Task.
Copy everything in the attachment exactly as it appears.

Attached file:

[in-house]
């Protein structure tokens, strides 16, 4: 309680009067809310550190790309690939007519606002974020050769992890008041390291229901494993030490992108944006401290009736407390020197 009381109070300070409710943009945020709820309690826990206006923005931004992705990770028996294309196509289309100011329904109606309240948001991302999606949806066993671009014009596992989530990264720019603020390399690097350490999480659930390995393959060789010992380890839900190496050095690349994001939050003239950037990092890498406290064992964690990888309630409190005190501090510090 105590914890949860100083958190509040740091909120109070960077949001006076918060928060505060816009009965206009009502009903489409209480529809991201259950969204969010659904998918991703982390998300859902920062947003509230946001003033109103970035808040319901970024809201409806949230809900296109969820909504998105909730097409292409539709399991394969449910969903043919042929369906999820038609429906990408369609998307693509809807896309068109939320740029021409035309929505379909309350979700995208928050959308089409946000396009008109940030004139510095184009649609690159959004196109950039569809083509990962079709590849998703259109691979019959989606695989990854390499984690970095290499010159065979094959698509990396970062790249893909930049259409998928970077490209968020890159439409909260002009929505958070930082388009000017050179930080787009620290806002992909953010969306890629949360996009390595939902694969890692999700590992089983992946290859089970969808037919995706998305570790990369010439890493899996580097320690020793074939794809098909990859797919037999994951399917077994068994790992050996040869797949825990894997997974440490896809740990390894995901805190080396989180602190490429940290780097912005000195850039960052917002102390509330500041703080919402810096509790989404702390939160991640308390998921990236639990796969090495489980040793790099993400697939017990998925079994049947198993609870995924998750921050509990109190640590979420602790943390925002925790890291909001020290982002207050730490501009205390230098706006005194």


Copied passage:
[in-house]
């Protein structure tokens, strides 16, 4: 309680009067809310550190790309690939007519606002974020050769992890008041390291229901494993030490992108944006401290009736407390020197 009381109070300070409710943009945020709820309690826990206006923005931004992705990770028996294309196509289309100011329904109606309240948001991302999606949806066993671009014009596992989530990264720019603020390399690097350490999480659930390995393959060789010992380890839900190496050095690349994001939050003239950037990092890498406290064992964690990888309630409190005190501090510090 105590914890949860100083958190509040740091909120109070960077949001006076918060928060505060816009009965206009009502009903489409209480529809991201259950969204969010659904998918991703982390998300859902920062947003509230946001003033109103970035808040319901970024809201409806949230809900296109969820909504998105909730097409292409539709399991394969449910969903043919042929369906999820038609429906990408369609998307693509809807896309068109939320740029021409035309929505379909309350979700995208928050959308089409946000396009008109940030004139510095184009649609690159959004196109950039569809083509990962079709590849998703259109691979019959989606695989990854390499984690970095290499010159065979094959698509990396970062790249893909930049259409998928970077490209968020890159439409909260002009929505958070930082388009000017050179930080787009620290806002992909953010969306890629949360996009390595939902694969890692999700590992089983992946290859089970969808037919995706998305570790990369010439890493899996580097320690020793074939794809098909990859797919037999994951399917077994068994790992050996040869797949825990894997997974440490896809740990390894995901805190080396989180602190490429940290780097912005000195850039960052917002102390509330500041703080919402810096509790989404702390939160991640308390998921990236639990796969090495489980040793790099993400697939017990998925079994049947198993609870995924998750921050509990109190640590979420602790943390925002925790890291909001020290982002207050730490501009205390230098706006005194």